Feeds

Oz boffins unleash the power of beer

2kW microbial fuel cell to run on brewing waste

Intelligent flash storage arrays

Australian boffins from the University of Queensland have teamed up with beer outfit Foster's to power up a "battery" by brewing waste, Associated Press reports.

The scientists yesterday unveiled the experimental microbial fuel cell at Foster's Yatala brewery near Brisbane. The "complex technology" involved feeds alcohol, starch, and sugar to bacteria which, while enjoying their liquid lunch, produce chemical energy which is converted into electrical output. The cell also produces clean water and "renewable (non-polluting) carbon dioxide".

Professor Jurg Keller, of the university's Advanced Wastewater Management Centre (AWMC) said: "Brewery waste water is a particularly good source because it is very biodegradable...and is highly concentrated, which does help in improving the performance of the cell."

The small-scale prototype has been running at the uni's lab for three months, and the plan now is to produce a full-scale, 660 gallon model with an output of 2kW, due for operational deployment in September. Keller added: "It's not going to make an enormous amount of power - it's primarily a waste water treatment that has the added benefit of creating electricity."

The technology has been developed in association with the University of Ghent, Belgium, backed by a AU$1.3m grant from the Australian Research Council Discovery, AU$140,000 from the Queensland Government's Sustainable Energy Innovation Fund, and further financial support from Foster's.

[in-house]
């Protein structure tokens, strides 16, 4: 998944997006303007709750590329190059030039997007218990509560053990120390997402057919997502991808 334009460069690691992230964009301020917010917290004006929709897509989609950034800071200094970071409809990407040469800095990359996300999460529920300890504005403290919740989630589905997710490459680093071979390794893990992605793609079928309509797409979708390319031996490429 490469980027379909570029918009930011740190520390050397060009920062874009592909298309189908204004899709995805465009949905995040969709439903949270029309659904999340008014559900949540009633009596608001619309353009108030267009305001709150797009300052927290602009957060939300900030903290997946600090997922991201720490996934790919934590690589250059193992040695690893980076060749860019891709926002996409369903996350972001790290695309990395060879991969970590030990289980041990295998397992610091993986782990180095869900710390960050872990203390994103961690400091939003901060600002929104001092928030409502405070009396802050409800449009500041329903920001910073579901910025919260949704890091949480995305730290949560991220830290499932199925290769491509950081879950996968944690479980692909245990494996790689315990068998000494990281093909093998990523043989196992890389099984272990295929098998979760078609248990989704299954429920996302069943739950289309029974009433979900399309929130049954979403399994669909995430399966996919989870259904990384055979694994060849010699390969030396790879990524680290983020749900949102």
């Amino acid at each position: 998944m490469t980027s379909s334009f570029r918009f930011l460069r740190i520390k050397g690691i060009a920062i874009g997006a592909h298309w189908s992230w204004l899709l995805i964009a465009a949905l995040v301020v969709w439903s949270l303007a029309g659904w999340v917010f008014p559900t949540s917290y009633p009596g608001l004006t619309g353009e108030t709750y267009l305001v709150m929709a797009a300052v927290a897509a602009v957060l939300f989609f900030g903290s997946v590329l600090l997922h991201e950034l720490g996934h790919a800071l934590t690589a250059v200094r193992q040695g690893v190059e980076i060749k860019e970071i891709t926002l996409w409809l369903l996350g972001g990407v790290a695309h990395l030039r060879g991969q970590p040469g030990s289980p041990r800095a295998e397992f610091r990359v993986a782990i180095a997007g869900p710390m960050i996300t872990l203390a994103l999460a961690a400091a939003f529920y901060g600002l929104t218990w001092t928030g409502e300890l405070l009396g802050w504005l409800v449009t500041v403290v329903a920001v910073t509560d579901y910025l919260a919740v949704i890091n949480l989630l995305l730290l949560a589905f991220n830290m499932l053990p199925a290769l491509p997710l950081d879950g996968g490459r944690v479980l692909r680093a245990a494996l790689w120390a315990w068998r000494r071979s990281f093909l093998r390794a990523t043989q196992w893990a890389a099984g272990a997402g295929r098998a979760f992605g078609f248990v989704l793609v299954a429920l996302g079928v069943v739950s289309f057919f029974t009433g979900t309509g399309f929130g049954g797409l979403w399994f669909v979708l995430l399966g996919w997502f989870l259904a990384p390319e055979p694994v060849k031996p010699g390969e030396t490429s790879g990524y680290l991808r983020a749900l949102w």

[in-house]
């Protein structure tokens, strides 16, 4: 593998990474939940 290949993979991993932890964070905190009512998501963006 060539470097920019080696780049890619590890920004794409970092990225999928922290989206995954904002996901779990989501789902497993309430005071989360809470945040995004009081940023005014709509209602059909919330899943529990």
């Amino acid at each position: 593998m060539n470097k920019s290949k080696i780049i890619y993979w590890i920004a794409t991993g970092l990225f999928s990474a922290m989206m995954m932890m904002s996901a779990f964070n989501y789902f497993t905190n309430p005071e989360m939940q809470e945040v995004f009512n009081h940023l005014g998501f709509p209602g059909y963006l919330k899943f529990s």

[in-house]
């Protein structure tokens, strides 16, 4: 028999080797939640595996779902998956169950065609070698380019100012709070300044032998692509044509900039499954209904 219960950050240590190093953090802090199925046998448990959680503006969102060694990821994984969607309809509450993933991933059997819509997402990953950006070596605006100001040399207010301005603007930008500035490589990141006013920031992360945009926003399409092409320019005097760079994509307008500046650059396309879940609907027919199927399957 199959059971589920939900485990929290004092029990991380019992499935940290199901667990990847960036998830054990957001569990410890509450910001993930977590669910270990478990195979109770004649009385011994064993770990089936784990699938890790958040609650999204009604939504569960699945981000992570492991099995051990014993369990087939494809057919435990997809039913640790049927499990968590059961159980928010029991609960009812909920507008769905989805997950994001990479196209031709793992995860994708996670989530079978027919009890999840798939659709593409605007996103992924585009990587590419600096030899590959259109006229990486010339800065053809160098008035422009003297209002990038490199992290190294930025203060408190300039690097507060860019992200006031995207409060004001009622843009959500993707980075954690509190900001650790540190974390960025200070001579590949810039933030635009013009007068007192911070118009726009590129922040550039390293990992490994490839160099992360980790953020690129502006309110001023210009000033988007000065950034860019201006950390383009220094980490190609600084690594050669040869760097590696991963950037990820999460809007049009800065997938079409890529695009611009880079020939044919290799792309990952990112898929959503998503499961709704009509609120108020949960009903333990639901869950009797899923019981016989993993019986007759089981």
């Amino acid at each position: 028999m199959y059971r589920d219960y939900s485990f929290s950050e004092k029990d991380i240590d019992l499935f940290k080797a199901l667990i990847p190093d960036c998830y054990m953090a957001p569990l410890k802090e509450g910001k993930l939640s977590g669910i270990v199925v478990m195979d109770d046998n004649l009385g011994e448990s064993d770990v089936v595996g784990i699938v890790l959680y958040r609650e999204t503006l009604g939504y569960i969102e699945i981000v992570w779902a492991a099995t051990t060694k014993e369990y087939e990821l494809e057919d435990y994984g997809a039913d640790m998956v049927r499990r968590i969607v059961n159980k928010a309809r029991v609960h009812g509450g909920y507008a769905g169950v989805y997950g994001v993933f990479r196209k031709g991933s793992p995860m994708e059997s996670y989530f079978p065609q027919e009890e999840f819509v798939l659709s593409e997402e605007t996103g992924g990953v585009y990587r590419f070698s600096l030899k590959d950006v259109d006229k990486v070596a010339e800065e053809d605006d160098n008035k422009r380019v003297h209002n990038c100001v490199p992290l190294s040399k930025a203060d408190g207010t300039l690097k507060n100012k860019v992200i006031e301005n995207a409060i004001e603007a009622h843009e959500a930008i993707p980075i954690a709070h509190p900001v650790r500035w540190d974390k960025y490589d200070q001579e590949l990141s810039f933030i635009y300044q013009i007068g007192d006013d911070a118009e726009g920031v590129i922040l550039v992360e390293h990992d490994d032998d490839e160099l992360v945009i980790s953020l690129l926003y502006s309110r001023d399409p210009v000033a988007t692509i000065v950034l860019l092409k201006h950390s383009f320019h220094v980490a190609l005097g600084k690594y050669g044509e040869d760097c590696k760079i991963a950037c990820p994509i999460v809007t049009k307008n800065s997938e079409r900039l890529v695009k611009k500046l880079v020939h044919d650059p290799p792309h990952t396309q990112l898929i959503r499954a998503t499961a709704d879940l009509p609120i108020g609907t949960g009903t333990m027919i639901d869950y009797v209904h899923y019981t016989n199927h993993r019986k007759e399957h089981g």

The researchers hope the fuel cell "could be used across a number of food, beverage, and manufacturing industries". AWMC postdoctoral research fellow Dr Korneel Rabaey said: "Energy and water supply are among the biggest challenges we will face in the coming decades. Therefore, we must learn how to diversify our portfolio of fuels - and we must learn to reduce our energy and water usage." ®

Bootnote

We'll save you the trouble of adding the wisecracks. For the record, the average Reg hack consumes around 10 pints of beer a day, producing a continuous average of 1.5kW of heat energy during the work cycle. We're currently working on a system which will substantially reduce our carbon footprint by using the energy output of the Vulture Central Strategy Boutique after a particularly robust wine-bar-based lunchtime brainstorming session to power the email servers. Expect patent applications shortly.

Intelligent flash storage arrays

More from The Register

next story
MARS NEEDS WOMEN, claims NASA pseudo 'naut: They eat less
'Some might find this idea offensive' boffin admits
LOHAN crash lands on CNN
Overflies Die Welt en route to lively US news vid
Comet Siding Spring revealed as flying molehill
Hiding from this space pimple isn't going to do humanity's reputation any good
Experts brand LOHAN's squeaky-clean box
Phytosanitary treatment renders Vulture 2 crate fit for export
No sail: NASA spikes Sunjammer
'Solar sail' demonstrator project binned
Carry On Cosmonaut: Willful Child is a poor taste Star Trek parody
Cringeworthy, crude and crass jokes abound in Steven Erikson’s sci-fi debut
Origins of SEXUAL INTERCOURSE fished out of SCOTTISH LAKE
Fossil find proves it first happened 385 million years ago
prev story

Whitepapers

Cloud and hybrid-cloud data protection for VMware
Learn how quick and easy it is to configure backups and perform restores for VMware environments.
A strategic approach to identity relationship management
ForgeRock commissioned Forrester to evaluate companies’ IAM practices and requirements when it comes to customer-facing scenarios versus employee-facing ones.
High Performance for All
While HPC is not new, it has traditionally been seen as a specialist area – is it now geared up to meet more mainstream requirements?
Three 1TB solid state scorchers up for grabs
Big SSDs can be expensive but think big and think free because you could be the lucky winner of one of three 1TB Samsung SSD 840 EVO drives that we’re giving away worth over £300 apiece.
Security for virtualized datacentres
Legacy security solutions are inefficient due to the architectural differences between physical and virtual environments.